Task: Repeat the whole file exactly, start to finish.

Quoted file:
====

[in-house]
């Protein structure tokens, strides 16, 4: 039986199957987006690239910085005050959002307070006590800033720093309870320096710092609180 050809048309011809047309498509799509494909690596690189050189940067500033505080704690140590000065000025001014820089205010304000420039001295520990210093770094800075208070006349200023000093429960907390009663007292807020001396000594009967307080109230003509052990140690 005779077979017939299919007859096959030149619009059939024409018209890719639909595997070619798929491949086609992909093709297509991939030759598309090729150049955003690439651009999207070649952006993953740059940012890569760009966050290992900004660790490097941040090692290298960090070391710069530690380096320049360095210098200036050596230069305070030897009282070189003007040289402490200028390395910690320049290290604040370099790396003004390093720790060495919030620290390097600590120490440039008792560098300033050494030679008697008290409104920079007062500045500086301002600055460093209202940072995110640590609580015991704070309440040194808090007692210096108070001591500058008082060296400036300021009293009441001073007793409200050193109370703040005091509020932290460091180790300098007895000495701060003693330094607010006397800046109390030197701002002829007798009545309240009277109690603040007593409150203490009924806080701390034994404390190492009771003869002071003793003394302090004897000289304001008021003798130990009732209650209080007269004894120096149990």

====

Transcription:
[in-house]
């Protein structure tokens, strides 16, 4: 039986199957987006690239910085005050959002307070006590800033720093309870320096710092609180 050809048309011809047309498509799509494909690596690189050189940067500033505080704690140590000065000025001014820089205010304000420039001295520990210093770094800075208070006349200023000093429960907390009663007292807020001396000594009967307080109230003509052990140690 005779077979017939299919007859096959030149619009059939024409018209890719639909595997070619798929491949086609992909093709297509991939030759598309090729150049955003690439651009999207070649952006993953740059940012890569760009966050290992900004660790490097941040090692290298960090070391710069530690380096320049360095210098200036050596230069305070030897009282070189003007040289402490200028390395910690320049290290604040370099790396003004390093720790060495919030620290390097600590120490440039008792560098300033050494030679008697008290409104920079007062500045500086301002600055460093209202940072995110640590609580015991704070309440040194808090007692210096108070001591500058008082060296400036300021009293009441001073007793409200050193109370703040005091509020932290460091180790300098007895000495701060003693330094607010006397800046109390030197701002002829007798009545309240009277109690603040007593409150203490009924806080701390034994404390190492009771003869002071003793003394302090004897000289304001008021003798130990009732209650209080007269004894120096149990």